Sectarian groups can sense international gridlock and are eager to take advantage of it. As international action ground to a halt, terrorism had time to fester and to spread.

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Unfortunately American policy in the Middle East is nothing less than floundering. After almost four years of letting Bashar kill hundreds of thousands of civilians standing by Malaki’s sectarian government until Iraq turned into chaos, fighting with or in benefit of sectarian Shia militias in Iraq and Yemen along with the IRGC, the Iranian Revolutionary Guard, the American coalition that is bombing ISIS, or Fa’esh as I call it, in Syria is a welcome step.

But it is dealing with the symptoms not with the disease. Curing the disease lies with removing Bashar, as Malaki was removed in order to allow for the formation of an inclusive national unity government that can take on the terrorists.

What does this bleak picture mean for those trying to forge a way forward in the Middle East? How can the GCC countries negotiate the many diplomatic challenges, including a potential détente with Iran that could either be rolled into sectarian resentments and power blocking or perhaps even to avoid such an eventuality.

First, it is necessary to understand and adapt to a new era of international cooperation. Liberal interventionism is officially a failed idea. The U.S. can no longer attempt state building projects. It lacks the wealth, the confidence, and the drive to follow through.

The global community cannot be relied upon to place the interests of suffering peoples above its own political concerns. Aside from military intervention, which is a blunt instrument that must be used sparingly, the GCC countries understand that the disease of the Middle East will only be healed from within. They must focus on solutions and not retribution and the settling of scores. The center of threats to the Middle Eastern security are failing states whose abuses and bad governance breed sectarianism and radicalism, two sides of the same coin. Each ideology seeks to divide those who would work together, to dominate and control those who should be protected.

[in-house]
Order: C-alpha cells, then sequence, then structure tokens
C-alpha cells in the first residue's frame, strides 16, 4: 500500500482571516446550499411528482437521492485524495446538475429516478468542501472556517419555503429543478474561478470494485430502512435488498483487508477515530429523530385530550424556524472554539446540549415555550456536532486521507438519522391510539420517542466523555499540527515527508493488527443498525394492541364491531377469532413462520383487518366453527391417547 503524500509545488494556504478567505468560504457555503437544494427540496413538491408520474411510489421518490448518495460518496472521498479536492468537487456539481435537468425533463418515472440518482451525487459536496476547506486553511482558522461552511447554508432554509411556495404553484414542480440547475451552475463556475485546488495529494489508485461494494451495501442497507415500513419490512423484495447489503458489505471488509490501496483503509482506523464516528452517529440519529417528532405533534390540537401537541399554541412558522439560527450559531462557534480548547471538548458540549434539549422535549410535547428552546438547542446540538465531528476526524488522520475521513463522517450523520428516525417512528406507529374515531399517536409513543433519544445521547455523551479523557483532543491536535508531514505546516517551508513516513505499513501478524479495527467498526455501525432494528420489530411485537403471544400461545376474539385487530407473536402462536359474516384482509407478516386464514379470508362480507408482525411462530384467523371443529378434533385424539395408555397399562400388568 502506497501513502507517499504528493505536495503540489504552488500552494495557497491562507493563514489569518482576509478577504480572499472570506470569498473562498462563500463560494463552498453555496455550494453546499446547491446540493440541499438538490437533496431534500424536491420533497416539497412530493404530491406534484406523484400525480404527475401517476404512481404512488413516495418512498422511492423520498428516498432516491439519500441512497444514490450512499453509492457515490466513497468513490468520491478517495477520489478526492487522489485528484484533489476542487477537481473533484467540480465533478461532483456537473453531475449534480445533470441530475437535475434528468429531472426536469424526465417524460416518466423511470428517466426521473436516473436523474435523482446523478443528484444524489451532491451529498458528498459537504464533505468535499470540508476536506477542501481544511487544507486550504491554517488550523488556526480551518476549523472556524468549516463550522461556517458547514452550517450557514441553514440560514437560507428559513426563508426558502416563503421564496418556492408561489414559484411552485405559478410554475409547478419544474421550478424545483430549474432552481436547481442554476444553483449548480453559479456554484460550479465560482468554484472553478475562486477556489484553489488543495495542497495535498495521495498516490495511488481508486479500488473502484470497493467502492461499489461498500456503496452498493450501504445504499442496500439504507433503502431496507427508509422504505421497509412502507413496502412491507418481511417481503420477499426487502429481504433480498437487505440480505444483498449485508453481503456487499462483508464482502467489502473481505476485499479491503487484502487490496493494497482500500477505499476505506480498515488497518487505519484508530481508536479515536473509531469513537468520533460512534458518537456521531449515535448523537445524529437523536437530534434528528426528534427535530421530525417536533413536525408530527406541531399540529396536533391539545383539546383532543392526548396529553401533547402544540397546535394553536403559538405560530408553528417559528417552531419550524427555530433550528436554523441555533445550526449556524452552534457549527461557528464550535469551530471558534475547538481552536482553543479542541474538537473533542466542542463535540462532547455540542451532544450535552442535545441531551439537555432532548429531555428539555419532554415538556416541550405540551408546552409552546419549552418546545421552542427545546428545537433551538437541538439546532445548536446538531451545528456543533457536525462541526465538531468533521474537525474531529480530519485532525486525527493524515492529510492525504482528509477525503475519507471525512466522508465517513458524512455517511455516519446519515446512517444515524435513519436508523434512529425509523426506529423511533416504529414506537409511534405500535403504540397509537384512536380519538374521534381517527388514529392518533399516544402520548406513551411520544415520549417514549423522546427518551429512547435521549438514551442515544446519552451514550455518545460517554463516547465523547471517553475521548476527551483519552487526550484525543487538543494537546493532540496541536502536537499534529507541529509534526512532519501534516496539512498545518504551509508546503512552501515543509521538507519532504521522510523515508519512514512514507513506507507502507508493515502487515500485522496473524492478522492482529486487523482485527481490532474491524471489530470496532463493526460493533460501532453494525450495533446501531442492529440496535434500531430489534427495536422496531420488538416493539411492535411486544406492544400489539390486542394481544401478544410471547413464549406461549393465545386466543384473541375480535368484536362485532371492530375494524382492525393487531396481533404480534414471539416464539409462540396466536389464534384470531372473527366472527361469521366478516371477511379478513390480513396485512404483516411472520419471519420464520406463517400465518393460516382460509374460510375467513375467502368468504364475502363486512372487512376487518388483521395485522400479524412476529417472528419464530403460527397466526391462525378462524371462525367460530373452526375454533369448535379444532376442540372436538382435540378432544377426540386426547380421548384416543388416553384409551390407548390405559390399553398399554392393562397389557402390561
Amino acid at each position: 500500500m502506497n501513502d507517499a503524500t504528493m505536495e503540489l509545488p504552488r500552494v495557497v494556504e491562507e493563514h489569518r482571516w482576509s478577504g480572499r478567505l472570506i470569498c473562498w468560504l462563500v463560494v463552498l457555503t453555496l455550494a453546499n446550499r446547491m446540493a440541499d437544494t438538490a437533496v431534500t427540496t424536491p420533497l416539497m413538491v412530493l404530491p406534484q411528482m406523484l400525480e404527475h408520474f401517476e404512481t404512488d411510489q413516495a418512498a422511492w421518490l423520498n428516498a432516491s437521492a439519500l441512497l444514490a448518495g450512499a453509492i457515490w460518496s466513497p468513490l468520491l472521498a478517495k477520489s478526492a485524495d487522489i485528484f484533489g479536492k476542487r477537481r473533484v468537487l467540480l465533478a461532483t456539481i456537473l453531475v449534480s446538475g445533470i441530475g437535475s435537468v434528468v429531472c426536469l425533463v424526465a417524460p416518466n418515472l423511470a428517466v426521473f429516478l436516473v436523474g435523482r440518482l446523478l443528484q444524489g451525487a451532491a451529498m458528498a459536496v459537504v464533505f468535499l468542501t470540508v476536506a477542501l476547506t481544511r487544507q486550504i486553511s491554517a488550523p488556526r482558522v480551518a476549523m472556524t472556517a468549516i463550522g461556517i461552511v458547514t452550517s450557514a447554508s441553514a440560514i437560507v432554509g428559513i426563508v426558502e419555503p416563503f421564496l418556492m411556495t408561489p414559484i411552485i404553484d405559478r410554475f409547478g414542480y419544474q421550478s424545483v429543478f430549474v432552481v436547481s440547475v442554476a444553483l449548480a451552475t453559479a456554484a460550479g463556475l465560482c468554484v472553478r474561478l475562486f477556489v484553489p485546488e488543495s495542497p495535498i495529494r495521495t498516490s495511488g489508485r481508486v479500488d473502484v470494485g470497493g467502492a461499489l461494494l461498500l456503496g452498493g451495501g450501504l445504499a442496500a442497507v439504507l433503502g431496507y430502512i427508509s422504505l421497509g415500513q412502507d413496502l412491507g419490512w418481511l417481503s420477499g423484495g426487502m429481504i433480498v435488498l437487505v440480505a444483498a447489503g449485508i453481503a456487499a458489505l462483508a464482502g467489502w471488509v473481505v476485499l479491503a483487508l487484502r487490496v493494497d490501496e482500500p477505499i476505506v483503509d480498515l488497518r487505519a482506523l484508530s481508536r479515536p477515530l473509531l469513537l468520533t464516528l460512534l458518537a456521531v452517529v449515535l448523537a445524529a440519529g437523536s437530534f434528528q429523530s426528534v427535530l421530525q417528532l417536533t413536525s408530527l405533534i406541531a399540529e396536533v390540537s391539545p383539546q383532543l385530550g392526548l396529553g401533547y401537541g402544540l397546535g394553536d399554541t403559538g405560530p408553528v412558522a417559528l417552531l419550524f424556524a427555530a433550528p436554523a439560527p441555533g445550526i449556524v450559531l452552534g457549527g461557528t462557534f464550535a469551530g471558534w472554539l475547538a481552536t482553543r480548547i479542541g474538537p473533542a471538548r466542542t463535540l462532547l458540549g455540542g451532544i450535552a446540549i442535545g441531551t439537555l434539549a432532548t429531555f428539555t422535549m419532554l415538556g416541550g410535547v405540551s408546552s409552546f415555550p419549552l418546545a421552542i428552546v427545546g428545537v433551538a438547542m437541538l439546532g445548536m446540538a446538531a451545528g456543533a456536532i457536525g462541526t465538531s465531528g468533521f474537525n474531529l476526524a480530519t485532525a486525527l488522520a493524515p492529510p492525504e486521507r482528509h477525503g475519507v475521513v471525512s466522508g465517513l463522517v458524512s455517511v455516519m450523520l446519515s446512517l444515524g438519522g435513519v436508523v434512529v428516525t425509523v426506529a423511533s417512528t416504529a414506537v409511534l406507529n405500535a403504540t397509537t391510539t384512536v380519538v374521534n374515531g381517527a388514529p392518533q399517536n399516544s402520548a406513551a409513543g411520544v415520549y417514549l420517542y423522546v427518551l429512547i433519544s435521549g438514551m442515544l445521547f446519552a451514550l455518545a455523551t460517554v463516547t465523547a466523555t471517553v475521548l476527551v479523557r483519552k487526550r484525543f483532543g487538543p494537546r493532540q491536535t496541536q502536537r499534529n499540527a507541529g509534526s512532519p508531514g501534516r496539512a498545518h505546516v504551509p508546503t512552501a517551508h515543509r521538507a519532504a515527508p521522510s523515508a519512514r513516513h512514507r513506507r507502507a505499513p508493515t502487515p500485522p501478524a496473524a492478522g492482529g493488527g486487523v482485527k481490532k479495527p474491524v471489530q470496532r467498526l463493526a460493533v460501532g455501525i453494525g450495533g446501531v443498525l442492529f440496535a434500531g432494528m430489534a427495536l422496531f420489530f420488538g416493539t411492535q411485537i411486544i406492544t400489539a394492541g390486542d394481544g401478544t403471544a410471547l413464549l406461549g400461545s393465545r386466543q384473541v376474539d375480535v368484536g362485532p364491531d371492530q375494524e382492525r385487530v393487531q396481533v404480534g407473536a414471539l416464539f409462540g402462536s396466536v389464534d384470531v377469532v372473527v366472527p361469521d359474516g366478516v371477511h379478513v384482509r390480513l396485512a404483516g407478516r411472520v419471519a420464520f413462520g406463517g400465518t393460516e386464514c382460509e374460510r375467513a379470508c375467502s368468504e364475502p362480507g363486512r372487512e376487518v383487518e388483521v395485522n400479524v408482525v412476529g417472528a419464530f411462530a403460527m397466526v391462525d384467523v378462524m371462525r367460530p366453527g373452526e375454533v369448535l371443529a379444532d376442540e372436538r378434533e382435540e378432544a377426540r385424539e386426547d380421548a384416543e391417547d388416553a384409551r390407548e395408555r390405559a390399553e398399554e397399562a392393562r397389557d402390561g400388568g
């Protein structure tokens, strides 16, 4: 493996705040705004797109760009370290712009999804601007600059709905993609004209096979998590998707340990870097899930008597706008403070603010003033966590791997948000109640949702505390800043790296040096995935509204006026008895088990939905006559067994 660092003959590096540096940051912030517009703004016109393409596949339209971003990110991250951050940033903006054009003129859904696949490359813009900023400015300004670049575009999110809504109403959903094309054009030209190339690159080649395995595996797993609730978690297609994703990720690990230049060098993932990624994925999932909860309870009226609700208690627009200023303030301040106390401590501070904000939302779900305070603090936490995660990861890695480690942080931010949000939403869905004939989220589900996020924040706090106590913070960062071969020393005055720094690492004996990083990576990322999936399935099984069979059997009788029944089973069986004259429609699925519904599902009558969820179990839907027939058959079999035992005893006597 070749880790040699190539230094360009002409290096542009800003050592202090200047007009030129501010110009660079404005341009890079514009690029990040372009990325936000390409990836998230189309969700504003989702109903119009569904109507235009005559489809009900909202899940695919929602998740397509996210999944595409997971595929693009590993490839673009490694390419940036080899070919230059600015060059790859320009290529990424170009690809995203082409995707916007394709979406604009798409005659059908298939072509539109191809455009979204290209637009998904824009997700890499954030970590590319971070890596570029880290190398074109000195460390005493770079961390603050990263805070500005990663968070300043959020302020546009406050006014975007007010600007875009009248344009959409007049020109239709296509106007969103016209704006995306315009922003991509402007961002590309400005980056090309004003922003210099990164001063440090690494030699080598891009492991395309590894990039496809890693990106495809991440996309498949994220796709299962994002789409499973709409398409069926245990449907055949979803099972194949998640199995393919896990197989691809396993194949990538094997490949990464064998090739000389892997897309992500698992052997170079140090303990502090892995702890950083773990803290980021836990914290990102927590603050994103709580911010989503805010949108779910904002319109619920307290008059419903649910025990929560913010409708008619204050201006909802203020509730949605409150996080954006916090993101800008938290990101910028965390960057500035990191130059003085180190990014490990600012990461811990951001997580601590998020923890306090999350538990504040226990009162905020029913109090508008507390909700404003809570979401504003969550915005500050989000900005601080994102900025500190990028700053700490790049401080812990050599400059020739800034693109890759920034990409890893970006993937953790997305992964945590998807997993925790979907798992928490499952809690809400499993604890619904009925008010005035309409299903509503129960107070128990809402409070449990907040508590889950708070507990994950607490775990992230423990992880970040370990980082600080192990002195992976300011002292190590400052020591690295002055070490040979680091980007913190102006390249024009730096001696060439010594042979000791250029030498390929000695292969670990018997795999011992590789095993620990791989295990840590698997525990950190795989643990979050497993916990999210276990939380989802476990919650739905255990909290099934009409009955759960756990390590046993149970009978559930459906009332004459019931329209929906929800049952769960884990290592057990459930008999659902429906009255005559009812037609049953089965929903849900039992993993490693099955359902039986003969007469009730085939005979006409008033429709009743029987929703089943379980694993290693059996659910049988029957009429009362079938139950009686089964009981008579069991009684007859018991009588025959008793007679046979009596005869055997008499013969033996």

The challenges posed by groups like al Qaeda, Fa’esh, Hezbollah, and the Houthis have echoes in the past, but they present new challenges incomparable with anything we have had to deal with previously. As we have seen, sectarianism and radicalism are symptoms of an underlying disease. They are boils that emerge when the fever of lawlessness and oppression take over a country. Their antidotes are stability, safety, and freedom.

The GCC can help administer to those affected by giving levelheaded Iraqis and Syrians the tools they need to build solid governments and economies. We must also arm those moderates in the Syrian opposition and the Iraqi Arab Sunni tribes who are brave enough to fight for a good government in their homeland. Investing in those moderate freedom fighters who have an interest in fostering good government in their home.